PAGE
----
So here I am at SOS Organics, in Almora. Elevation 1600m. It was a bit of an adventure to get here. I braved the 13 hour sit down bus along with my travelling buddies Remi and Peter, both from Guelph! The distance is only a few hundred kilometers but the speed that the bus goes is quite slow. We were lucky: for most of the trip we had lots of room to put our bags and stretch out. There are no bathrooms on the bus, they just stop periodically.
During one stop we pulled up to a curtain of towels and I found Winnie the Pooh staring back at me :-).
We arrived at Almora at around 5 or 6 in the morning. Remi took his own direction while Peter and I went on to SOS Organics, taking a taxi to Chitai. From there we asked around for SOS Organics and were pointed down the hill. It was a magical little walk down, through the terraced fields in the cool morning. Peter and I were both happy to be in such an interesting area, and one that seemed like it wouldn’t be so hot as Dehra Dun!
Here’s Peter, arriving at 6am to SOS Organics. At the time we didn’t know this but the house behind Peter is owned by Santosh. At the moment it is where Peter is living.
We were given a warm welcome by Santosh, the owner of the property and Sophie, a WWOOFer from England. Santosh is a very talkative guy, full of energy and he did his level best to give us an idea of the philosophy behind the farm and what is going on here. Some other places I’ve been could really take a cue from Santosh. His proper introduction to the farm made us feel at home fairly quickly. Moreover, for the first few days he paid close attention to what we were interested in and we quickly settled on some interesting and useful projects for each of us to work on. This is something that was severely missing at Navdanya; coordination of volunteers. Peter has mostly been building a greywater system to handle the waste from the sinks around the property. I’ve mostly been working as a chemist in the soap making factory. Fortunately we have have lots of other things to do to break up our day too, planting the garden, turning the compost, making a tree nursery, planting natural fencing (spikey plants that the goats don’t eat).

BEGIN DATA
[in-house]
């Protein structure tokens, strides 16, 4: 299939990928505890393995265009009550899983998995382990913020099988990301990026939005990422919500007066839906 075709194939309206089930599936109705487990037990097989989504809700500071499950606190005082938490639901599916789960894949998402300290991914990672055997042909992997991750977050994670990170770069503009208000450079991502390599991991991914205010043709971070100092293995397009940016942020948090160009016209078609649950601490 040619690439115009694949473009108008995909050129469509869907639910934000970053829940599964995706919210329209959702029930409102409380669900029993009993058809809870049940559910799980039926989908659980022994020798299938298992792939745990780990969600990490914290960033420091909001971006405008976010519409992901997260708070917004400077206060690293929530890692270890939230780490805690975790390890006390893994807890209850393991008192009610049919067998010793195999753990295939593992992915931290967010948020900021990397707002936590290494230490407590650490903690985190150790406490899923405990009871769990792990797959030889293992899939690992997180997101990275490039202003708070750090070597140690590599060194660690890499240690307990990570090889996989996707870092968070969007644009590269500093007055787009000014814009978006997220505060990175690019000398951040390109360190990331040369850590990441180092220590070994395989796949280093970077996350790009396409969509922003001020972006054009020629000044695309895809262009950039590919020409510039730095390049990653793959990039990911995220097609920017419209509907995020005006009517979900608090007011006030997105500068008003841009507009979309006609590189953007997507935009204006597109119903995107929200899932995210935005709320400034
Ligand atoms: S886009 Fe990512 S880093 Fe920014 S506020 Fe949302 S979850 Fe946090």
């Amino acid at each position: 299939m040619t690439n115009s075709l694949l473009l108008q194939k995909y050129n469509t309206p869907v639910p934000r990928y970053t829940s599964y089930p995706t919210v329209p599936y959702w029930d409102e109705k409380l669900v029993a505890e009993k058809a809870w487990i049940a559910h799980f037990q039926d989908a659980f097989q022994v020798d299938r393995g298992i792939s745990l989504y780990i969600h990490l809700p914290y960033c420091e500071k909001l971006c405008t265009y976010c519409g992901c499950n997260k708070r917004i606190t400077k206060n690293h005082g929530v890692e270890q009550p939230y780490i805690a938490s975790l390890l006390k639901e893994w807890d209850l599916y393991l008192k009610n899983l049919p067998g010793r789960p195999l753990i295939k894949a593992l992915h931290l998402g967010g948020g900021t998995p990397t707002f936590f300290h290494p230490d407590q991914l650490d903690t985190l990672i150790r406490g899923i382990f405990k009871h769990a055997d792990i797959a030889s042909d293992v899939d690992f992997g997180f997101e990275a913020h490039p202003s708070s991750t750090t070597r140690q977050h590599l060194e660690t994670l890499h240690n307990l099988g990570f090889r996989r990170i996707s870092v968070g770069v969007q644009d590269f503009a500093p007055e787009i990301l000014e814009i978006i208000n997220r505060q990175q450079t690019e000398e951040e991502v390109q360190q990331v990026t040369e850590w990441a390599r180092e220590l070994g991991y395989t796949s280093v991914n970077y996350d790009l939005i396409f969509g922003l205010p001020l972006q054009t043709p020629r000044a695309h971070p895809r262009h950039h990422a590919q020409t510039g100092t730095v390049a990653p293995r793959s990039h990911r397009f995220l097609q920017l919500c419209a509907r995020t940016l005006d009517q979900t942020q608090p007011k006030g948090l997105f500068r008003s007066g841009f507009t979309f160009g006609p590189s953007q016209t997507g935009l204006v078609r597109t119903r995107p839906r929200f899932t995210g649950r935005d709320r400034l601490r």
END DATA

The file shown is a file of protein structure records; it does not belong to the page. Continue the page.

We’ve also done a fair bit of thinking about and making seed balls; seeds encased in clay. The idea is that once encased in clay the seeds are protected from being eaten by animals or attacked by fungi. Also, the seed appears to be buried so it is not necessary to form a furrow and plant the seeds in the normal fashion. Instead, the pellets can be distributed freely onto the ground. This lends itself to no-till agriculture as well as potentially the ability to re-vegetate large areas of land through large scale seed broadcasting. Santosh is applying for a $20 000 grant to start up a longer term project to work with seed balls. Seedballs themselves cost next to nothing but the money would be useful to set up a library and little research center that visitors could use while the work on the project. At the moment we’re hopping on and off the factory computer, with many people sharing a slow connection and able to use it only outside the hours of 9-5 (only when the factory is closed). So it’s hard to do any substantial research on the net and although there is an interesting book shelf there aren’t many books relevant to the specific projects we’re doing.